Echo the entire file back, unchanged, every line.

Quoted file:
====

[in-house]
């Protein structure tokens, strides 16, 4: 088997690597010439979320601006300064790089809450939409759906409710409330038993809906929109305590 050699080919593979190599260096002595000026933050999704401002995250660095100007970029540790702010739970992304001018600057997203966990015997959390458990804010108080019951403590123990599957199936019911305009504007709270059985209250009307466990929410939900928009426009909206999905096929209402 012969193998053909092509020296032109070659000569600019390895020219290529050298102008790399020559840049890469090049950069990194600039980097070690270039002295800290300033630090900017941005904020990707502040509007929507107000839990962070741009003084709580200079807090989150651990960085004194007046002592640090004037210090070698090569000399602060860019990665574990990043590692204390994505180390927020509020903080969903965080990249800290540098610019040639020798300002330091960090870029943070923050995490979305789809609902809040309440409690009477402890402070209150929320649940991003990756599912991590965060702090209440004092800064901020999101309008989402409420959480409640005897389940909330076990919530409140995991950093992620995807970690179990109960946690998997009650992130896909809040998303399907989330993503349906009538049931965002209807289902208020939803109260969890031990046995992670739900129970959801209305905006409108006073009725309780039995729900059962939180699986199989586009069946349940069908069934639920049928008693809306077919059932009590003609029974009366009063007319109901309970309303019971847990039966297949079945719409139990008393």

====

[in-house]
């Protein structure tokens, strides 16, 4: 088997690597010439979320601006300064790089809450939409759906409710409330038993809906929109305590 050699080919593979190599260096002595000026933050999704401002995250660095100007970029540790702010739970992304001018600057997203966990015997959390458990804010108080019951403590123990599957199936019911305009504007709270059985209250009307466990929410939900928009426009909206999905096929209402 012969193998053909092509020296032109070659000569600019390895020219290529050298102008790399020559840049890469090049950069990194600039980097070690270039002295800290300033630090900017941005904020990707502040509007929507107000839990962070741009003084709580200079807090989150651990960085004194007046002592640090004037210090070698090569000399602060860019990665574990990043590692204390994505180390927020509020903080969903965080990249800290540098610019040639020798300002330091960090870029943070923050995490979305789809609902809040309440409690009477402890402070209150929320649940991003990756599912991590965060702090209440004092800064901020999101309008989402409420959480409640005897389940909330076990919530409140995991950093992620995807970690179990109960946690998997009650992130896909809040998303399907989330993503349906009538049931965002209807289902208020939803109260969890031990046995992670739900129970959801209305905006409108006073009725309780039995729900059962939180699986199989586009069946349940069908069934639920049928008693809306077919059932009590003609029974009366009063007319109901309970309303019971847990039966297949079945719409139990008393």